In September 2022, a discovery was made by the director of the Vignacourt 14-18 Interpretive Centre, Valérie Vasseur.
Going through the WW1 Pictorial Honour Roll of Tasmanians – a website that commemorates the 15,485 Tasmanian soldiers who served in the First World War – Valérie stumbled upon a photograph she recognised from the Thuillier collection.
The discovery was significant. The photo is part of the permanent exhibition at the Vignacourt 14-18 Interpretive Centre. It is the portrait of a young Australian soldier, whose identity was previously unknown. His scarf tied around his neck and tucked into his jacket pockets gives him an amused look. The motion blur of the cigarette he is holding at the corner of his lips brings the picture to life.
The Tasmanian website provides information on the source of the photograph. It was published in the Tasmania Weekly Courier on 23 May 1918. The portrait has been cropped and the cigarette has been removed but there is no doubt that it is the same photo. We can now put a name to this face: Private James Dillon.
While discovering the name of this soldier, we also discover a story. His story.
James Dillon was born on 24 March 1896 in Launceston, a town in northern Tasmania. He was just over 19 years old when he enlisted. Before joining the 40th Battalion of the AIF, he was working as a farm labourer.
He arrived on the Western Front in September 1916, where he joined the 51st Battalion, an Australian infantry unit attached to the 13th Brigade.
During his time on the front, James was wounded on three occasions, the first being at Polygon Wood, a few kilometres from Ypres, on 26 September 1917, where he was hit by a shrapnel in his left leg. Then, a month later, on 15 October 1917, during the Battle of Passchendaele, he was severely poisoned by the toxic gas used during the fighting and was sent to Britain for recovery. After four months in hospital, he returned to the front on 7 March 1918. On 24 April 1918, he took part in the Allied counter offensive at Villers-Bretonneux. He was shot in the left arm. This third wound was fatal. He died ten days later, on 4 May 1918. He was 24 years old.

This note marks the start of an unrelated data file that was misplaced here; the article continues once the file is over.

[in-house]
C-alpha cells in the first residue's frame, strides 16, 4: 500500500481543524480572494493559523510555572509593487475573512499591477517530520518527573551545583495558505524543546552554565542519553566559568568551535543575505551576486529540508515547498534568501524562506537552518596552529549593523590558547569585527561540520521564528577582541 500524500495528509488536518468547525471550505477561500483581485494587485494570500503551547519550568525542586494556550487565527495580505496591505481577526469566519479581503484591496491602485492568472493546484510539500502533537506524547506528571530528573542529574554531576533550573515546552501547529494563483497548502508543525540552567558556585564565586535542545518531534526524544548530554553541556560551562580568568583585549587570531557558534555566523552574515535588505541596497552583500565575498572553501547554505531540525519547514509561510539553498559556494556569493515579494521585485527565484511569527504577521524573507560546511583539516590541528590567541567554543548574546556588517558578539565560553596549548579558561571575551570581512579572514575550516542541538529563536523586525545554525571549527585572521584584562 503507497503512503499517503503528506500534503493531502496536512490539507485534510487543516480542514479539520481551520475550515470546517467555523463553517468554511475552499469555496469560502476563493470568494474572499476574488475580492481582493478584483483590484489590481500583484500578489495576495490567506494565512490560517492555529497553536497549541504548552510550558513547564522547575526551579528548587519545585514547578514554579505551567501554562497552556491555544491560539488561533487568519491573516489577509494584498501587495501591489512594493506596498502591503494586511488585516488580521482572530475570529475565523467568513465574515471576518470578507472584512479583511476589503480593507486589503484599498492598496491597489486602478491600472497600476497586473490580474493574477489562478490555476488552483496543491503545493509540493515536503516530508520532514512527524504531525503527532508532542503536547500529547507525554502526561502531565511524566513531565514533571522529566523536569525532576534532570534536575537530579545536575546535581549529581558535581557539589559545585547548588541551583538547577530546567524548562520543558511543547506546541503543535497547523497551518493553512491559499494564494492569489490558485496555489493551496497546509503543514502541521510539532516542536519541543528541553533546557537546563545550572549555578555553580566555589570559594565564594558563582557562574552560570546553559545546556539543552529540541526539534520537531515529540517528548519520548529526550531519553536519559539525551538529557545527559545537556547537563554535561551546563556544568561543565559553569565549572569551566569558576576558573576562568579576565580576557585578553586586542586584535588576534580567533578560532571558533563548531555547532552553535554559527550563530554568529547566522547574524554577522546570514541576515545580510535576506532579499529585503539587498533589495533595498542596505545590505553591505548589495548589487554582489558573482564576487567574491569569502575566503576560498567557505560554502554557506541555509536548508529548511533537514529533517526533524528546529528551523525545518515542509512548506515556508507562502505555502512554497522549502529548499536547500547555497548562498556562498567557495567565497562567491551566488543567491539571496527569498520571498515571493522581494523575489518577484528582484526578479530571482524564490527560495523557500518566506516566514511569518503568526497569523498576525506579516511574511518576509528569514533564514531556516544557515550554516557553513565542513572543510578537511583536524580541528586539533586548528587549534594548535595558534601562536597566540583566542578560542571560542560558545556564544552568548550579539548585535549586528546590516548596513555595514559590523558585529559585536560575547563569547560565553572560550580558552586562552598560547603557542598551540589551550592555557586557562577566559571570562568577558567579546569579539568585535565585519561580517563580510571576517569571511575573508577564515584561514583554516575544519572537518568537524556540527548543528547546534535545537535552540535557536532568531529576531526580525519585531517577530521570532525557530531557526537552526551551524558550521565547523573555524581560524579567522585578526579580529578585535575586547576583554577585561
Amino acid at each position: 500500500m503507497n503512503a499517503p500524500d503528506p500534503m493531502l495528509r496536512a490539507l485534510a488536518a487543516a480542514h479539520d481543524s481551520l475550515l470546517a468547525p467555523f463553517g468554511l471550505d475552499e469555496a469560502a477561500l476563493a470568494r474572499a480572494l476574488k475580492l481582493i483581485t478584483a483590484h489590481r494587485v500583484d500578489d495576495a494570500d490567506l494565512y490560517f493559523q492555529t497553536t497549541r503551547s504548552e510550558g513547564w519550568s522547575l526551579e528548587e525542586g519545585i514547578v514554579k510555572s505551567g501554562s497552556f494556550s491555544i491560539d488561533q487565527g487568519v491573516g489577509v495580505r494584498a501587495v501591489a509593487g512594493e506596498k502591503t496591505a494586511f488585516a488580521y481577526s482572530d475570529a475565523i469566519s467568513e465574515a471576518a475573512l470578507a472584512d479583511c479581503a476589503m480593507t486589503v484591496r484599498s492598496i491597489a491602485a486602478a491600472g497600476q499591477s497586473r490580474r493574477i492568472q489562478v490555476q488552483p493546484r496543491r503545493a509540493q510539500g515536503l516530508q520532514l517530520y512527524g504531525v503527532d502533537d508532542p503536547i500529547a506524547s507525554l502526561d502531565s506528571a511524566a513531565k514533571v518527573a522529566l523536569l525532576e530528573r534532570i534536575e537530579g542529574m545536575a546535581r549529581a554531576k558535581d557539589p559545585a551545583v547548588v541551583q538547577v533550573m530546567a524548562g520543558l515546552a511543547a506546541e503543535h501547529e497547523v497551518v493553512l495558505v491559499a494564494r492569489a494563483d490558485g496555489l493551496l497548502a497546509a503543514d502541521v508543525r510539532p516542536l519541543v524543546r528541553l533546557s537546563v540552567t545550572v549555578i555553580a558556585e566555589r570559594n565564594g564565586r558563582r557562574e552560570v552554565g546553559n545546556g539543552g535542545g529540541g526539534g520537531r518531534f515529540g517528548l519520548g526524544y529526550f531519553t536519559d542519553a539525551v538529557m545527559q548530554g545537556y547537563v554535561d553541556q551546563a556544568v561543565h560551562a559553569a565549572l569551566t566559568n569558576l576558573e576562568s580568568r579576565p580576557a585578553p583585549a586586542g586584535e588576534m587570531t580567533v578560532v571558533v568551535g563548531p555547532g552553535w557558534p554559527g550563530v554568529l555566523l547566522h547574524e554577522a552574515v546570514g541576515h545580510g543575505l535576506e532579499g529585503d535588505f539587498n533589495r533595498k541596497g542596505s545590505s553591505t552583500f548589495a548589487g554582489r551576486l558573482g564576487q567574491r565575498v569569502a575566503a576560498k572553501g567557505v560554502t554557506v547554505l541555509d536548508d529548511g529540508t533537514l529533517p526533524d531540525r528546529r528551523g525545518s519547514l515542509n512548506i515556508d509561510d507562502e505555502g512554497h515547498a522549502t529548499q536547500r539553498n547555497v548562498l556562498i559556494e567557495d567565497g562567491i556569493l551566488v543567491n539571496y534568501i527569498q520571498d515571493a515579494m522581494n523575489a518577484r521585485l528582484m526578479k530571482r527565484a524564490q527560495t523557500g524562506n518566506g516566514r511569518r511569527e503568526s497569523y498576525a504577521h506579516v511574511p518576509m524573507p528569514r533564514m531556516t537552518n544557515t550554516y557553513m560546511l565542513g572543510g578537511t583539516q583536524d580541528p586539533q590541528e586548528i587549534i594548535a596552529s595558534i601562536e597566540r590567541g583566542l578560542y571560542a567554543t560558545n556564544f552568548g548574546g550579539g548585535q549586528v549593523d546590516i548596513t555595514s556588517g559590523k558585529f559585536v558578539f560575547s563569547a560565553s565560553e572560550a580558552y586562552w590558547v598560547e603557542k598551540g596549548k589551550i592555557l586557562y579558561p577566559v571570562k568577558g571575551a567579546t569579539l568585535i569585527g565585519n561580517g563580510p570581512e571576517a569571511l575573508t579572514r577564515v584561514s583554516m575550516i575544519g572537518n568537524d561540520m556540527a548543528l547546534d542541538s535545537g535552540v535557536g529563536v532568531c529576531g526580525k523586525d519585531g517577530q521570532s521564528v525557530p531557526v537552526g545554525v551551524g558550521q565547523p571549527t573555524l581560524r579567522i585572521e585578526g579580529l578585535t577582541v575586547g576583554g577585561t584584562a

Reading the war diary of the 51st Battalion, we discover that James Dillon’s unit was at Vignacourt on two occasions. The first was from 4 to 7 November 1916, for combat training. Then a second time from 1 to 3 January 1917. It must have been during one of these periods away from the front line that James visited Louis and Antoinette Thuillier, a Vignacourt farming couple who had improvised a photo studio in their farmyard and who were well known for taking photographs of civilians and passing soldiers.
Private James Dillon is buried in Crouy British Cemetery, Somme, France.